The P is Silent, the Skin Irritation Is Not
- Posted on: Feb 14 2020
Like the word gingivitis in the dental word, the word psoriasis is known to most people from the world of advertising. And as Listerine was the advertiser enlightening the public to the word gingivitis, Head & Shoulders dandruff shampoo has brought psoriasis into the public vocabulary. Psoriasis is a skin condition that is known more for its potential embarrassment of the sufferer rather than pain or discomfort. At the Center for Dermatology and Laser Surgery, we have different ways to treat psoriasis.
What is it?
Psoriasis is a skin condition that shows itself as patches of red, silvery scales on the skin. When behaving normally, skin grows at a consistent, gradual rate. Old skin cells are typically shed every four weeks. But when a person has psoriasis, they have abnormal lymphocytes that cause this skin process to happen at an accelerated rate, resulting in thick patches with dry flakes. It is usually shows itself on the elbows, scalp, hands, lower back, and knees. It is not contagious. Psoriasis affects roughly 2% of Americans.
Psoriasis is very common in adults, but many people don’t even know they have it because it may just show itself in a little patch here or there. But for others, severe psoriasis can leave red, thick scaly skin across much of their body. Obviously, in these cases, sufferers avoid activities such as swimming that require exposing areas of skin. That’s easy to do in a Portland winter, but no so easy in our awesome summers and falls.
What’s the cause of psoriasis?
Psoriasis is considered to be an incurable, chronic skin condition. While its exact cause is unknown, it’s thought to be similar to allergies. It is believed that an overreaction in the immune system causes the skin to react with the rapid cell turnover that leads to inflamed, flaky skin. There are possibly genetic and environmental factors involved, as well.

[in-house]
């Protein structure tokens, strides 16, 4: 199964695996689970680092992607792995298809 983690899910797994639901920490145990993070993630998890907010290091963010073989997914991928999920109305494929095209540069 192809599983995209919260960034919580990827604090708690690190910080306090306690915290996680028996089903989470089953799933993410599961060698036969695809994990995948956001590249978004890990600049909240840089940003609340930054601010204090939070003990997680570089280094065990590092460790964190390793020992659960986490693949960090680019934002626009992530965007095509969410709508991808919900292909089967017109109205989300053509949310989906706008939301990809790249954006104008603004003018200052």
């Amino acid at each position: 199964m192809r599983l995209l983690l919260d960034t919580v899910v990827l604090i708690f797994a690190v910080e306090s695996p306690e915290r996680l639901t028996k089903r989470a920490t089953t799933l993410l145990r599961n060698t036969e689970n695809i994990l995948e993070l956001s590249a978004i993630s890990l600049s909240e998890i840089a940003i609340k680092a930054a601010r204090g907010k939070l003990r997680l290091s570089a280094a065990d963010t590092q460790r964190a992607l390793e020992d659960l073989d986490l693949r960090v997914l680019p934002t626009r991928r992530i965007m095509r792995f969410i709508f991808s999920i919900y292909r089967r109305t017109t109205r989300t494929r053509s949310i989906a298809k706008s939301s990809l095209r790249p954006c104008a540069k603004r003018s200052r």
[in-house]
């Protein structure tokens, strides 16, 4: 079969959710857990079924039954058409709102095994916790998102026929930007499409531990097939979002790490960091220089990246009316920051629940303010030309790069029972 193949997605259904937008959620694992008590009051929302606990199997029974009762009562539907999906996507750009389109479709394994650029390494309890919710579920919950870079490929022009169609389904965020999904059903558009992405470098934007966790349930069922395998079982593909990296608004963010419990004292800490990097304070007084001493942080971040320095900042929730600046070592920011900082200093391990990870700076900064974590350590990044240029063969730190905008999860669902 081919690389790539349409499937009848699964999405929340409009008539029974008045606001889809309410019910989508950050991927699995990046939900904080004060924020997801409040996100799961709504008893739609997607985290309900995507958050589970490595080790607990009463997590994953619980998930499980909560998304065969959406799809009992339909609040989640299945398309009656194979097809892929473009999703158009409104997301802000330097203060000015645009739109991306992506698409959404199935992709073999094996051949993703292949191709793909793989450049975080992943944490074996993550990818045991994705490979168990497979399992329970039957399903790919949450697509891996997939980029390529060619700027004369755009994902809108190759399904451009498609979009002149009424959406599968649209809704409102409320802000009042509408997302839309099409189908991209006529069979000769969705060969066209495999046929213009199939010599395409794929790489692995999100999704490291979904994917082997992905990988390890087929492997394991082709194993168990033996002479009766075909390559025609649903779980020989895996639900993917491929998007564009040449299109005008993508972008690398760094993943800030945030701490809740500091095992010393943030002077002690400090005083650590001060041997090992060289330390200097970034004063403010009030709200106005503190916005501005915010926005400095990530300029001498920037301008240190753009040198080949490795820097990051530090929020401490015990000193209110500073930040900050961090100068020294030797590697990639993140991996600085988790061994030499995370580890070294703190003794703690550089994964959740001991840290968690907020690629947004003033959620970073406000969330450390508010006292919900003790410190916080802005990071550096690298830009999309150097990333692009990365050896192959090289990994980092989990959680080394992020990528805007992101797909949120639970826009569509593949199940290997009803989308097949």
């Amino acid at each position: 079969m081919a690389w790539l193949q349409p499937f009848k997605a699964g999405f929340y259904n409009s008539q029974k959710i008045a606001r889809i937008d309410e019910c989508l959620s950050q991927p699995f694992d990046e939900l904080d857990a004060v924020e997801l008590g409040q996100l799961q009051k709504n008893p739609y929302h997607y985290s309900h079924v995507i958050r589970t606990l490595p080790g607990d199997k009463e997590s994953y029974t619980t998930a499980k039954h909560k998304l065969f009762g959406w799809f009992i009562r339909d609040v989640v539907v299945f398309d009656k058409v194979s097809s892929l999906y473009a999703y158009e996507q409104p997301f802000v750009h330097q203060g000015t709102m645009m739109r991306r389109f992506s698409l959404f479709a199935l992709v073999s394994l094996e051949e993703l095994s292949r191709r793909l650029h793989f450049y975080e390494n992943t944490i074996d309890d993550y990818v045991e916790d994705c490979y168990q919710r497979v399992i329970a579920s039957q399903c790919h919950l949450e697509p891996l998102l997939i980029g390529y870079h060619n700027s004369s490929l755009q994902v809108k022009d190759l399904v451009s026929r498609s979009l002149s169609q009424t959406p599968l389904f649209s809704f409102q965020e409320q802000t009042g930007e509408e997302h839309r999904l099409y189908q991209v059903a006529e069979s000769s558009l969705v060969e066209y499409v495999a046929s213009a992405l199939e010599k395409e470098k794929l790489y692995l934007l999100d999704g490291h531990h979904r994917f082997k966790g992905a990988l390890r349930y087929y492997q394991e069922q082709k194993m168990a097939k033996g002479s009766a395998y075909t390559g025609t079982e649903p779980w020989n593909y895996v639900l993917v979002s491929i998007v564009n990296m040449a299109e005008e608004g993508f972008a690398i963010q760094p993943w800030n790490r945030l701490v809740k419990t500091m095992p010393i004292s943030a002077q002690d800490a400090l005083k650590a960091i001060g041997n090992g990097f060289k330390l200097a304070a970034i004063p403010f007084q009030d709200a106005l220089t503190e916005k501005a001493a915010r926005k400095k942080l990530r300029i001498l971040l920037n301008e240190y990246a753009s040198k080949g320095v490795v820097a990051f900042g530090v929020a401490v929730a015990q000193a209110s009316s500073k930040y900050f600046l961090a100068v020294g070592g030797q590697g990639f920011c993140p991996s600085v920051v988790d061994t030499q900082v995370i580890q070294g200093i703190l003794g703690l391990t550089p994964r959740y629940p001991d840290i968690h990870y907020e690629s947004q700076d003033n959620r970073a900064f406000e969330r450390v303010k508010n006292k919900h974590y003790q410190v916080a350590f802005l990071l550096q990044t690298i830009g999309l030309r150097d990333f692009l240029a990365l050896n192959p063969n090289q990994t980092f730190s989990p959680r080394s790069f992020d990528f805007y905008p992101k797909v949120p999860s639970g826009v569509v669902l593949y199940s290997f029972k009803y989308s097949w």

Cold, dry weather tends to make psoriasis reappear or worsen, which obviously points to the indoor heating and dark days of winter. Also, stress, infections, and certain medications can exacerbate psoriasis.
At the Center for Dermatology and Laser Surgery, we treat psoriasis differently for each patient. Topical treatment is our first option:
- Topical corticosteroids
- Vitamin D analogs
- Coal tar
- Salicylic acid
- Bath solutions
Light therapy — The controlled delivery of synthetic UV light may be effective in the treatment of psoriasis. Depending on the case, this may involve either ultraviolet B phototherapy or ultraviolet A phototherapy.
Systemic treatment — In severe cases of psoriasis, medicines taken internally can be prescribed. These can include methotrexate, retinoids, cyclosporine, and biologic response modifiers.
You don’t have to put up with psoriasis. Call us at the Center for Dermatology and Laser Surgery, (503) 297-3440, to make an appointment.
Posted in: Psoriasis